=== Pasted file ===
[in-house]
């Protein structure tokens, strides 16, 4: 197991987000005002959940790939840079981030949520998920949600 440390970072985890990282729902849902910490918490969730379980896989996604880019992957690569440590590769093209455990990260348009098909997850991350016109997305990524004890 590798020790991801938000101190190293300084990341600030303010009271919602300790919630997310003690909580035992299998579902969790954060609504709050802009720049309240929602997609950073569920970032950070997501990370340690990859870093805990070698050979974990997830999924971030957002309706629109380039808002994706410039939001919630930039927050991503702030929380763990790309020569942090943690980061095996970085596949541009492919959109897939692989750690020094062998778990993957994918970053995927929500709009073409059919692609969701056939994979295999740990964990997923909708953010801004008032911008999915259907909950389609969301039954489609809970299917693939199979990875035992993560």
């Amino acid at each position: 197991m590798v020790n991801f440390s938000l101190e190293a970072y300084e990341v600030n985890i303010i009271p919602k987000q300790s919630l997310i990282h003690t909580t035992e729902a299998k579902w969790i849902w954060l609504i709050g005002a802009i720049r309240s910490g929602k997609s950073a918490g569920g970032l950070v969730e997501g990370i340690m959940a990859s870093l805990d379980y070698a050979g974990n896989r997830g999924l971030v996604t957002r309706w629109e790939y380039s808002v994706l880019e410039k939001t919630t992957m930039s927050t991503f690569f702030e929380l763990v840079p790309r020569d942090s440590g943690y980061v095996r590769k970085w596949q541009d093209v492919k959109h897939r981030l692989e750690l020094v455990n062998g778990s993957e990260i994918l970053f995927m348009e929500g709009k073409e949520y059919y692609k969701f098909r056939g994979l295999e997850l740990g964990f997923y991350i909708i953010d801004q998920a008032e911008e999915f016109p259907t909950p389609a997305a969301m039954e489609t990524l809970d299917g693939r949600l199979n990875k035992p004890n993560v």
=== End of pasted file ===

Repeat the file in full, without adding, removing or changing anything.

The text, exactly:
[in-house]
């Protein structure tokens, strides 16, 4: 197991987000005002959940790939840079981030949520998920949600 440390970072985890990282729902849902910490918490969730379980896989996604880019992957690569440590590769093209455990990260348009098909997850991350016109997305990524004890 590798020790991801938000101190190293300084990341600030303010009271919602300790919630997310003690909580035992299998579902969790954060609504709050802009720049309240929602997609950073569920970032950070997501990370340690990859870093805990070698050979974990997830999924971030957002309706629109380039808002994706410039939001919630930039927050991503702030929380763990790309020569942090943690980061095996970085596949541009492919959109897939692989750690020094062998778990993957994918970053995927929500709009073409059919692609969701056939994979295999740990964990997923909708953010801004008032911008999915259907909950389609969301039954489609809970299917693939199979990875035992993560």
């Amino acid at each position: 197991m590798v020790n991801f440390s938000l101190e190293a970072y300084e990341v600030n985890i303010i009271p919602k987000q300790s919630l997310i990282h003690t909580t035992e729902a299998k579902w969790i849902w954060l609504i709050g005002a802009i720049r309240s910490g929602k997609s950073a918490g569920g970032l950070v969730e997501g990370i340690m959940a990859s870093l805990d379980y070698a050979g974990n896989r997830g999924l971030v996604t957002r309706w629109e790939y380039s808002v994706l880019e410039k939001t919630t992957m930039s927050t991503f690569f702030e929380l763990v840079p790309r020569d942090s440590g943690y980061v095996r590769k970085w596949q541009d093209v492919k959109h897939r981030l692989e750690l020094v455990n062998g778990s993957e990260i994918l970053f995927m348009e929500g709009k073409e949520y059919y692609k969701f098909r056939g994979l295999e997850l740990g964990f997923y991350i909708i953010d801004q998920a008032e911008e999915f016109p259907t909950p389609a997305a969301m039954e489609t990524l809970d299917g693939r949600l199979n990875k035992p004890n993560v």